Newborn stars peek out from beneath their natal blanket of dust in this dynamic image of the Rho Ophiuchi dark cloud from NASA's Spitzer Space Telescope. This nebula is about 407 light years away from Earth.
Luminous Blue Variable: Destined To Be a Supernova?
Tipped toward Earth and illuminated by the star, these rings look like ellipses in images taken with NASA's Spitzer Space Telescope. The massive star at the center, which lies within the constellation Sagittarius, is about 7,200 light-years from Earth.
The Seven Sisters, also known as the Pleiades star cluster, seem to float on a bed of feathers in a new infrared image from NASA's Spitzer Space Telescope. Clouds of dust sweep around the stars, swaddling them in a cushiony veil.
This image composite outlines the region near Orion's sword that was surveyed by NASA's Spitzer Space Telescope (white box). The Orion nebula, our closest massive star-making factory, is the brightest spot near the hunter's sword.
NASA's Spitzer Space Telescope and the National Optical Astronomy Observatory compare infrared and visible views of the famous Orion nebula and its surrounding cloud, an industrious star-making region located near the hunter constellation's sword.
This image from NASA's Spitzer Space Telescope shows young stars plus diffuse emission from dust. The Corona Australis region (containing, at its heart, the Coronet cluster) is one of the nearest and most active regions of ongoing star formation.
This infrared image from NASA's Spitzer Space Telescope shows a galaxy that appears to be sizzling hot, with huge plumes of smoke swirling around it. The galaxy is known as Messier 82 or the 'Cigar galaxy.'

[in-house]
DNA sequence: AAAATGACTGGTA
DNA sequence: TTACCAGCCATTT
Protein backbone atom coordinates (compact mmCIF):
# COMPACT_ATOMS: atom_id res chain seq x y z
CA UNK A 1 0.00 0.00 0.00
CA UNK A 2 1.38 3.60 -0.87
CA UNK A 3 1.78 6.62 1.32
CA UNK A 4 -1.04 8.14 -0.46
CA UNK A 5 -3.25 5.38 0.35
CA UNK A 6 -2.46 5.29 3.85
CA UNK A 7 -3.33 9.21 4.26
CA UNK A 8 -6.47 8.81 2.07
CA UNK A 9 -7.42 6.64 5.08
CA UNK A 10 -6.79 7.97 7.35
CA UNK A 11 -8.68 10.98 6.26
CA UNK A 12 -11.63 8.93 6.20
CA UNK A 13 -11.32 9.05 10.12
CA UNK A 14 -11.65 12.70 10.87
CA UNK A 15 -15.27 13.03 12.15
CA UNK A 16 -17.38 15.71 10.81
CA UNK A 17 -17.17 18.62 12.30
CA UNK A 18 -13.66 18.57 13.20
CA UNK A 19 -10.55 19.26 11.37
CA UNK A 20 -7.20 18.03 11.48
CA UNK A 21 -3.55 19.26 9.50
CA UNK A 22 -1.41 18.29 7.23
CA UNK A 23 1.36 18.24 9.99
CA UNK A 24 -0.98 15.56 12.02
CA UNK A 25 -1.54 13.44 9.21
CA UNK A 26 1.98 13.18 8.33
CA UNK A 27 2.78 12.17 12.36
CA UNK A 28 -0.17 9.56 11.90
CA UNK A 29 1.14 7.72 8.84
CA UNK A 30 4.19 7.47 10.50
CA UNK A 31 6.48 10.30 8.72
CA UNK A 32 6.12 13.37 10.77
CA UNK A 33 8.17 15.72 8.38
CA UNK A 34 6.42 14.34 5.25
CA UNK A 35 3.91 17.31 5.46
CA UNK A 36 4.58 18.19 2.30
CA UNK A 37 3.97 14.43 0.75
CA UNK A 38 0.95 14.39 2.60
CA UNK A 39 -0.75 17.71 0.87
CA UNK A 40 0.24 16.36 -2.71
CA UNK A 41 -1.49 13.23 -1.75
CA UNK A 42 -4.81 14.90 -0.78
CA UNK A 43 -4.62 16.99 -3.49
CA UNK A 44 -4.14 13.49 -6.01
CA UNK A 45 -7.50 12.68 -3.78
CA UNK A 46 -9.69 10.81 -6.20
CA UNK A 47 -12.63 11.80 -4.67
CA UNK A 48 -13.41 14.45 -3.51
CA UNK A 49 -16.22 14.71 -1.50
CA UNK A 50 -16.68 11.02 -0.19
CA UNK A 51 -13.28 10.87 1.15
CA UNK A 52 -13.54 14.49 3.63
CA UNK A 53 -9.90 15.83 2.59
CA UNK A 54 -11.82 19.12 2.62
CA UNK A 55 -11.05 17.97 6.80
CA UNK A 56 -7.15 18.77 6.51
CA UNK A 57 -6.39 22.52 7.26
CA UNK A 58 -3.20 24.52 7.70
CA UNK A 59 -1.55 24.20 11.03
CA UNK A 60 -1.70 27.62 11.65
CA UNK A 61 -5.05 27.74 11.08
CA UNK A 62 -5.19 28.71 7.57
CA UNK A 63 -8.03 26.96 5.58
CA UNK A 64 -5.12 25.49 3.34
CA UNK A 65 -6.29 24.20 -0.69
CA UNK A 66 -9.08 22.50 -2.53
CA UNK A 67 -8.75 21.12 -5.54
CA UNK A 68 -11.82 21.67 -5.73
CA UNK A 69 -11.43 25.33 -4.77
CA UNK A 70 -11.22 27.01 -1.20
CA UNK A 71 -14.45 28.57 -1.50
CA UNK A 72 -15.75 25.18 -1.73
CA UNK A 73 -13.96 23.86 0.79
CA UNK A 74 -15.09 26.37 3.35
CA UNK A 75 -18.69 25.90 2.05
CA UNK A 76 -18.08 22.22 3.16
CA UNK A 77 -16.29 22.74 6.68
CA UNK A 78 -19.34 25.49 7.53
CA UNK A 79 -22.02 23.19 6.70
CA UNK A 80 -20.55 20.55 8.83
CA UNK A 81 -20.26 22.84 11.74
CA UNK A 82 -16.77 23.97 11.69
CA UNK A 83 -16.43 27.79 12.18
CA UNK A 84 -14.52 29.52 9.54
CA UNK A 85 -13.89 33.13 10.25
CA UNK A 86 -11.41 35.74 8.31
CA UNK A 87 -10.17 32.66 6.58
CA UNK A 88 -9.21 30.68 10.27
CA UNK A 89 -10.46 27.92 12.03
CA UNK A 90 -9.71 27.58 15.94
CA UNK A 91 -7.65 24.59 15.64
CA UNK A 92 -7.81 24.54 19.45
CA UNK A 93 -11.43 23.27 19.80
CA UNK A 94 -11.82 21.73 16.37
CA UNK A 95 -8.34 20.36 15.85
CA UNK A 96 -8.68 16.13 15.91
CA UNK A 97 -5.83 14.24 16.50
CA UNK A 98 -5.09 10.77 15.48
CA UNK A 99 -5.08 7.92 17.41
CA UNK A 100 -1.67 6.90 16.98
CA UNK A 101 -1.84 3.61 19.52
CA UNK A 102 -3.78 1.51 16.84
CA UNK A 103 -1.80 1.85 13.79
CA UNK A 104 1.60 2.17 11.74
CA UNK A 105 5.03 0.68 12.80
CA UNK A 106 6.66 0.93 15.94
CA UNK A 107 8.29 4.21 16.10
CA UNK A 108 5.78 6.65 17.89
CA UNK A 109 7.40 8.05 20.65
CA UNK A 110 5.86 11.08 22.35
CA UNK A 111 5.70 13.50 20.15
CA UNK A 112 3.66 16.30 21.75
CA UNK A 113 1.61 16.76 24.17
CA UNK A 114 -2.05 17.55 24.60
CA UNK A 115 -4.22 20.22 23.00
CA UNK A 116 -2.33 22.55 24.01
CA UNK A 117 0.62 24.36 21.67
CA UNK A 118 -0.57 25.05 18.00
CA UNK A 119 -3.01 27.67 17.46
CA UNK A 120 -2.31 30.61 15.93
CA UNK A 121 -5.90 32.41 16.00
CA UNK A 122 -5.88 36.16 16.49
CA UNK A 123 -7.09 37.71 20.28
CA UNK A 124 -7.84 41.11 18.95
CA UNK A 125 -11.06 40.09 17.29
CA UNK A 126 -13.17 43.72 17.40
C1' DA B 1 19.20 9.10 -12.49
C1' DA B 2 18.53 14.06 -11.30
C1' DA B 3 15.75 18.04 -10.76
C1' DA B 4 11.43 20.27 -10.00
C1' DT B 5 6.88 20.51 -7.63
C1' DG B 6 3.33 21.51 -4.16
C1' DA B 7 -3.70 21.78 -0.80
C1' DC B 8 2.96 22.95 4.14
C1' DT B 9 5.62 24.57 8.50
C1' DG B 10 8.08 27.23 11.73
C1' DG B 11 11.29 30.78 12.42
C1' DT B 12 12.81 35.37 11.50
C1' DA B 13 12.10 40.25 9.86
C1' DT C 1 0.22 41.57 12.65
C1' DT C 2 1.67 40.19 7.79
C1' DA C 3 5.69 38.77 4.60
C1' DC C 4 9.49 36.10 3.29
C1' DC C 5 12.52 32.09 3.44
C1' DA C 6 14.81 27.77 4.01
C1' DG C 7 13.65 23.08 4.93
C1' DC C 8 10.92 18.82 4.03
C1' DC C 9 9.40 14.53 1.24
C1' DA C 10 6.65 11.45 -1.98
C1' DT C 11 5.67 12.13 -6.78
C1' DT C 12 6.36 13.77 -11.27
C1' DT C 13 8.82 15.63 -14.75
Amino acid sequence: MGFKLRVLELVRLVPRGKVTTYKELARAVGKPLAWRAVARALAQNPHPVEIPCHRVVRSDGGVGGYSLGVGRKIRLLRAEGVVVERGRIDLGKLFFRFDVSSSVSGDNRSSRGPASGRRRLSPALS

NASA's Spitzer Space Telescope, formerly known as the Space Infrared Telescope Facility, has captured in stunning detail the spidery filaments and newborn stars of theTarantula Nebula, a rich star-forming region also known as 30 Doradus.
This image composite shows a part of the Orion constellation surveyed by NASA's Spitzer Space Telescope. The shape of the main image was designed by astronomers to roughly follow the shape of Orion cloud A, an enormous star-making factory.
Like great friends, galaxies stick together. Astronomers using NASA's Spitzer Space Telescope have spotted a handful of great galactic pals bonding back when the universe was a mere 4.6 billion years old.
NASA's Spitzer Space Telescope finds a delicate flower in the Ring Nebula, as shown in this image. The outer shell of this planetary nebula looks surprisingly similar to the delicate petals of a camellia blossom.